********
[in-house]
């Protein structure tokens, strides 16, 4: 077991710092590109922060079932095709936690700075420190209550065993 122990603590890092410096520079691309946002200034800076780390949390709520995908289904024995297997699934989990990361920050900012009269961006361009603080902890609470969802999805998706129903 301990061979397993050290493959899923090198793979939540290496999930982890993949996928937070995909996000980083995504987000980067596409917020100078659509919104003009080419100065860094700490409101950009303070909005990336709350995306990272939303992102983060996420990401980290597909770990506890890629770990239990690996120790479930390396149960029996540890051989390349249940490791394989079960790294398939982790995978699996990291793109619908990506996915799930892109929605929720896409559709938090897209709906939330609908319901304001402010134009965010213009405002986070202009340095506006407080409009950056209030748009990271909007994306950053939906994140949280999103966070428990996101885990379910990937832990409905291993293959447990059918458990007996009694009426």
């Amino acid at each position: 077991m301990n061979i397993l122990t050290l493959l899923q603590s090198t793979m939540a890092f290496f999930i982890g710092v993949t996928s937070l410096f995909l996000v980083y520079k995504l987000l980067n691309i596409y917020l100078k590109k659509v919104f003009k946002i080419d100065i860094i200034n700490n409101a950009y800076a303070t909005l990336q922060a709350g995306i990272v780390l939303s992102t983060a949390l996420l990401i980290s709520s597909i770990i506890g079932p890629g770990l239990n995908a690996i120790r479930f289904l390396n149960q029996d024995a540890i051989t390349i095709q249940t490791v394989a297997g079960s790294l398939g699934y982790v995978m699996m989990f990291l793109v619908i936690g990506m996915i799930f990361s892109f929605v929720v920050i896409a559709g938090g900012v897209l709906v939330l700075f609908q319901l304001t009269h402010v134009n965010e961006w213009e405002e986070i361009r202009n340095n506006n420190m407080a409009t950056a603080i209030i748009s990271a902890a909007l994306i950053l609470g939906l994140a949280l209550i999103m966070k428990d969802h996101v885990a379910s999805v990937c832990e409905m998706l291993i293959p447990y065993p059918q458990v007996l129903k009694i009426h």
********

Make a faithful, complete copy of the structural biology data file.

[in-house]
């Protein structure tokens, strides 16, 4: 077991710092590109922060079932095709936690700075420190209550065993 122990603590890092410096520079691309946002200034800076780390949390709520995908289904024995297997699934989990990361920050900012009269961006361009603080902890609470969802999805998706129903 301990061979397993050290493959899923090198793979939540290496999930982890993949996928937070995909996000980083995504987000980067596409917020100078659509919104003009080419100065860094700490409101950009303070909005990336709350995306990272939303992102983060996420990401980290597909770990506890890629770990239990690996120790479930390396149960029996540890051989390349249940490791394989079960790294398939982790995978699996990291793109619908990506996915799930892109929605929720896409559709938090897209709906939330609908319901304001402010134009965010213009405002986070202009340095506006407080409009950056209030748009990271909007994306950053939906994140949280999103966070428990996101885990379910990937832990409905291993293959447990059918458990007996009694009426």
């Amino acid at each position: 077991m301990n061979i397993l122990t050290l493959l899923q603590s090198t793979m939540a890092f290496f999930i982890g710092v993949t996928s937070l410096f995909l996000v980083y520079k995504l987000l980067n691309i596409y917020l100078k590109k659509v919104f003009k946002i080419d100065i860094i200034n700490n409101a950009y800076a303070t909005l990336q922060a709350g995306i990272v780390l939303s992102t983060a949390l996420l990401i980290s709520s597909i770990i506890g079932p890629g770990l239990n995908a690996i120790r479930f289904l390396n149960q029996d024995a540890i051989t390349i095709q249940t490791v394989a297997g079960s790294l398939g699934y982790v995978m699996m989990f990291l793109v619908i936690g990506m996915i799930f990361s892109f929605v929720v920050i896409a559709g938090g900012v897209l709906v939330l700075f609908q319901l304001t009269h402010v134009n965010e961006w213009e405002e986070i361009r202009n340095n506006n420190m407080a409009t950056a603080i209030i748009s990271a902890a909007l994306i950053l609470g939906l994140a949280l209550i999103m966070k428990d969802h996101v885990a379910s999805v990937c832990e409905m998706l291993i293959p447990y065993p059918q458990v007996l129903k009694i009426h």